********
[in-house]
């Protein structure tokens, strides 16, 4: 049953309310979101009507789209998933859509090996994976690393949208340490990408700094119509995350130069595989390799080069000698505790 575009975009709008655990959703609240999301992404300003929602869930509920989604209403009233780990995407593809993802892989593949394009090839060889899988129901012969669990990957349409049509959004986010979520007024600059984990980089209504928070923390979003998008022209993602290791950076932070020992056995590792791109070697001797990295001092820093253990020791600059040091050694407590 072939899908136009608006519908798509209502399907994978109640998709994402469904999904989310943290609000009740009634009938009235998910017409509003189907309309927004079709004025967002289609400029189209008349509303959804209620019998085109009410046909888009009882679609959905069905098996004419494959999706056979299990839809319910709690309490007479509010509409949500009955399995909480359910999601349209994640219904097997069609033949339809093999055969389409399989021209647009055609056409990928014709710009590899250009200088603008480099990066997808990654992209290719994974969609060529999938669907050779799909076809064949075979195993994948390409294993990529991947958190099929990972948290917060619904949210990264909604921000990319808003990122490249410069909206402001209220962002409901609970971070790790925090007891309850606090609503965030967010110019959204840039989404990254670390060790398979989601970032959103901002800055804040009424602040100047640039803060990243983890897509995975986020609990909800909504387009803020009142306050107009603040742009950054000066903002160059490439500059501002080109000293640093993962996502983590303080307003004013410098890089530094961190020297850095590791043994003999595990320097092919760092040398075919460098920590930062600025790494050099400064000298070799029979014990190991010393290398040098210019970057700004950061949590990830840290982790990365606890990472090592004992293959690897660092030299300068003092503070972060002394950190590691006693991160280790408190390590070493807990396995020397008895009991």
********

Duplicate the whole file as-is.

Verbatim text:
[in-house]
């Protein structure tokens, strides 16, 4: 049953309310979101009507789209998933859509090996994976690393949208340490990408700094119509995350130069595989390799080069000698505790 575009975009709008655990959703609240999301992404300003929602869930509920989604209403009233780990995407593809993802892989593949394009090839060889899988129901012969669990990957349409049509959004986010979520007024600059984990980089209504928070923390979003998008022209993602290791950076932070020992056995590792791109070697001797990295001092820093253990020791600059040091050694407590 072939899908136009608006519908798509209502399907994978109640998709994402469904999904989310943290609000009740009634009938009235998910017409509003189907309309927004079709004025967002289609400029189209008349509303959804209620019998085109009410046909888009009882679609959905069905098996004419494959999706056979299990839809319910709690309490007479509010509409949500009955399995909480359910999601349209994640219904097997069609033949339809093999055969389409399989021209647009055609056409990928014709710009590899250009200088603008480099990066997808990654992209290719994974969609060529999938669907050779799909076809064949075979195993994948390409294993990529991947958190099929990972948290917060619904949210990264909604921000990319808003990122490249410069909206402001209220962002409901609970971070790790925090007891309850606090609503965030967010110019959204840039989404990254670390060790398979989601970032959103901002800055804040009424602040100047640039803060990243983890897509995975986020609990909800909504387009803020009142306050107009603040742009950054000066903002160059490439500059501002080109000293640093993962996502983590303080307003004013410098890089530094961190020297850095590791043994003999595990320097092919760092040398075919460098920590930062600025790494050099400064000298070799029979014990190991010393290398040098210019970057700004950061949590990830840290982790990365606890990472090592004992293959690897660092030299300068003092503070972060002394950190590691006693991160280790408190390590070493807990396995020397008895009991």